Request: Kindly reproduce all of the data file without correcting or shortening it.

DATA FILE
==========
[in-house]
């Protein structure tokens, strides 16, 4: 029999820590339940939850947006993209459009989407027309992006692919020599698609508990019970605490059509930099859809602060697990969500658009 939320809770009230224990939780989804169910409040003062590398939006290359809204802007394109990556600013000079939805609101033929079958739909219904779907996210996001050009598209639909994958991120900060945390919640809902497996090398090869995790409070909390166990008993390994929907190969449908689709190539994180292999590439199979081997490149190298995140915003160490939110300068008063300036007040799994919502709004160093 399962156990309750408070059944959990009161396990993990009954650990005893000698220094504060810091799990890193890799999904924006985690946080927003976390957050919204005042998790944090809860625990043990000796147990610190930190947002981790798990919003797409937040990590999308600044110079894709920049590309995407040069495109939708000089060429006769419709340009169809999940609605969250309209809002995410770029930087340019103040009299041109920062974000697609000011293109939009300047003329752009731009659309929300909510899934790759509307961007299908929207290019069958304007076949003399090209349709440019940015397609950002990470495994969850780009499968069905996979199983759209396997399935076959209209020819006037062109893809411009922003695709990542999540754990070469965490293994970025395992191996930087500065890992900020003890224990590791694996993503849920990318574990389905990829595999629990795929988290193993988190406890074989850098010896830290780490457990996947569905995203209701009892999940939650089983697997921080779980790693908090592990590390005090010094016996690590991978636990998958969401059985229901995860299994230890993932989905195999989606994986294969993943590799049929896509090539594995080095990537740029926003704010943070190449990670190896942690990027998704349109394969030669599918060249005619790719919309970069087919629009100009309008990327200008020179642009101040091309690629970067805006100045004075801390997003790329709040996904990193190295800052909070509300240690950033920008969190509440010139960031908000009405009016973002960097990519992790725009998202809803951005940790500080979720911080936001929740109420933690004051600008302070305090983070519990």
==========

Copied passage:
[in-house]
């Protein structure tokens, strides 16, 4: 029999820590339940939850947006993209459009989407027309992006692919020599698609508990019970605490059509930099859809602060697990969500658009 939320809770009230224990939780989804169910409040003062590398939006290359809204802007394109990556600013000079939805609101033929079958739909219904779907996210996001050009598209639909994958991120900060945390919640809902497996090398090869995790409070909390166990008993390994929907190969449908689709190539994180292999590439199979081997490149190298995140915003160490939110300068008063300036007040799994919502709004160093 399962156990309750408070059944959990009161396990993990009954650990005893000698220094504060810091799990890193890799999904924006985690946080927003976390957050919204005042998790944090809860625990043990000796147990610190930190947002981790798990919003797409937040990590999308600044110079894709920049590309995407040069495109939708000089060429006769419709340009169809999940609605969250309209809002995410770029930087340019103040009299041109920062974000697609000011293109939009300047003329752009731009659309929300909510899934790759509307961007299908929207290019069958304007076949003399090209349709440019940015397609950002990470495994969850780009499968069905996979199983759209396997399935076959209209020819006037062109893809411009922003695709990542999540754990070469965490293994970025395992191996930087500065890992900020003890224990590791694996993503849920990318574990389905990829595999629990795929988290193993988190406890074989850098010896830290780490457990996947569905995203209701009892999940939650089983697997921080779980790693908090592990590390005090010094016996690590991978636990998958969401059985229901995860299994230890993932989905195999989606994986294969993943590799049929896509090539594995080095990537740029926003704010943070190449990670190896942690990027998704349109394969030669599918060249005619790719919309970069087919629009100009309008990327200008020179642009101040091309690629970067805006100045004075801390997003790329709040996904990193190295800052909070509300240690950033920008969190509440010139960031908000009405009016973002960097990519992790725009998202809803951005940790500080979720911080936001929740109420933690004051600008302070305090983070519990």